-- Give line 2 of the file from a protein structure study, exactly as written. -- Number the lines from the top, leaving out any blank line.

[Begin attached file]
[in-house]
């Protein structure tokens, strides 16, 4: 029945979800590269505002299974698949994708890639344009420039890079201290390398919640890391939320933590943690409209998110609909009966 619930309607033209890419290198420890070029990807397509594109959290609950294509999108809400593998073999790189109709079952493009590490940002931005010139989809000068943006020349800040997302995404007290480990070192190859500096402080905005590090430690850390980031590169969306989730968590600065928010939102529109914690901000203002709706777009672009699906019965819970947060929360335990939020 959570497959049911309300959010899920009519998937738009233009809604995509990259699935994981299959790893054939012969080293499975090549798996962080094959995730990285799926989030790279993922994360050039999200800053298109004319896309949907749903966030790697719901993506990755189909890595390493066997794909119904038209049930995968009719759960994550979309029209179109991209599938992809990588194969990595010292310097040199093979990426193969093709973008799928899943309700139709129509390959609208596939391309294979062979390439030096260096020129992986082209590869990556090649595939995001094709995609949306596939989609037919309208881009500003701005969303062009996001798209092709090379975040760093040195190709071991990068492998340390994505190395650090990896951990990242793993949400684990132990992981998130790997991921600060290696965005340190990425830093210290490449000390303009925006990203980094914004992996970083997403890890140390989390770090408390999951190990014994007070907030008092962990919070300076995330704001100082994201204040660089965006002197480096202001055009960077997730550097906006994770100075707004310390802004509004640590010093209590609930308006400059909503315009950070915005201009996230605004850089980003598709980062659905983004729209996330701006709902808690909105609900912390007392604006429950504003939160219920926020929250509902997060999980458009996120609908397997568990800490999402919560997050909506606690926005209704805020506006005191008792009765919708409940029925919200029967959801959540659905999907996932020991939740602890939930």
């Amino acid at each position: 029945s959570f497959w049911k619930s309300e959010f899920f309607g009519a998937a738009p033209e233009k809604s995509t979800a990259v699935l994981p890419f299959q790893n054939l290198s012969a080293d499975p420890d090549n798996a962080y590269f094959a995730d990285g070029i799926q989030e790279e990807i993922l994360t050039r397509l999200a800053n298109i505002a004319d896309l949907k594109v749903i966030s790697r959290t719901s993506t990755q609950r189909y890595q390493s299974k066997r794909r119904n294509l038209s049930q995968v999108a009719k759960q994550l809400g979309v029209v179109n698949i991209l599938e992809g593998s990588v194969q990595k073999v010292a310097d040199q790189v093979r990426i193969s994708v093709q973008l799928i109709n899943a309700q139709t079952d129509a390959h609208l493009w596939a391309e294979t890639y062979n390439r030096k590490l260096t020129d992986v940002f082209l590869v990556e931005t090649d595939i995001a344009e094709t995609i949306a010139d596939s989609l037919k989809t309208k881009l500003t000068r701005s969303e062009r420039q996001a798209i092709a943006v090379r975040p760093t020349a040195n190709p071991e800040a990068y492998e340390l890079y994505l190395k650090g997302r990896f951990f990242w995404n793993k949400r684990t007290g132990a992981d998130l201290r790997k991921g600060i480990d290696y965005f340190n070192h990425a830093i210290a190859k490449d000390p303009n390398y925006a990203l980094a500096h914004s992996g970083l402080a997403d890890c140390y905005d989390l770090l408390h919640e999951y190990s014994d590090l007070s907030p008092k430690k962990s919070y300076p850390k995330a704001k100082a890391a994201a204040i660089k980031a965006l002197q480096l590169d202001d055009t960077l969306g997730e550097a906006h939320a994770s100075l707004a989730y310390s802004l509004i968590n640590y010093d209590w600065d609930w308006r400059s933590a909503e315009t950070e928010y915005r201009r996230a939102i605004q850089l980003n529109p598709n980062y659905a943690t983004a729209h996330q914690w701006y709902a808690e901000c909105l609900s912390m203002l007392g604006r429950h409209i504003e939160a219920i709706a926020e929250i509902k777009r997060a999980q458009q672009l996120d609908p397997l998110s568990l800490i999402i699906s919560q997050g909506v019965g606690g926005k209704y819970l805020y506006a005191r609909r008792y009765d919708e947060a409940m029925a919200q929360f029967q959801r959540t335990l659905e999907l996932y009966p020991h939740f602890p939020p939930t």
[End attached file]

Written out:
């Protein structure tokens, strides 16, 4: 029945979800590269505002299974698949994708890639344009420039890079201290390398919640890391939320933590943690409209998110609909009966 619930309607033209890419290198420890070029990807397509594109959290609950294509999108809400593998073999790189109709079952493009590490940002931005010139989809000068943006020349800040997302995404007290480990070192190859500096402080905005590090430690850390980031590169969306989730968590600065928010939102529109914690901000203002709706777009672009699906019965819970947060929360335990939020 959570497959049911309300959010899920009519998937738009233009809604995509990259699935994981299959790893054939012969080293499975090549798996962080094959995730990285799926989030790279993922994360050039999200800053298109004319896309949907749903966030790697719901993506990755189909890595390493066997794909119904038209049930995968009719759960994550979309029209179109991209599938992809990588194969990595010292310097040199093979990426193969093709973008799928899943309700139709129509390959609208596939391309294979062979390439030096260096020129992986082209590869990556090649595939995001094709995609949306596939989609037919309208881009500003701005969303062009996001798209092709090379975040760093040195190709071991990068492998340390994505190395650090990896951990990242793993949400684990132990992981998130790997991921600060290696965005340190990425830093210290490449000390303009925006990203980094914004992996970083997403890890140390989390770090408390999951190990014994007070907030008092962990919070300076995330704001100082994201204040660089965006002197480096202001055009960077997730550097906006994770100075707004310390802004509004640590010093209590609930308006400059909503315009950070915005201009996230605004850089980003598709980062659905983004729209996330701006709902808690909105609900912390007392604006429950504003939160219920926020929250509902997060999980458009996120609908397997568990800490999402919560997050909506606690926005209704805020506006005191008792009765919708409940029925919200029967959801959540659905999907996932020991939740602890939930």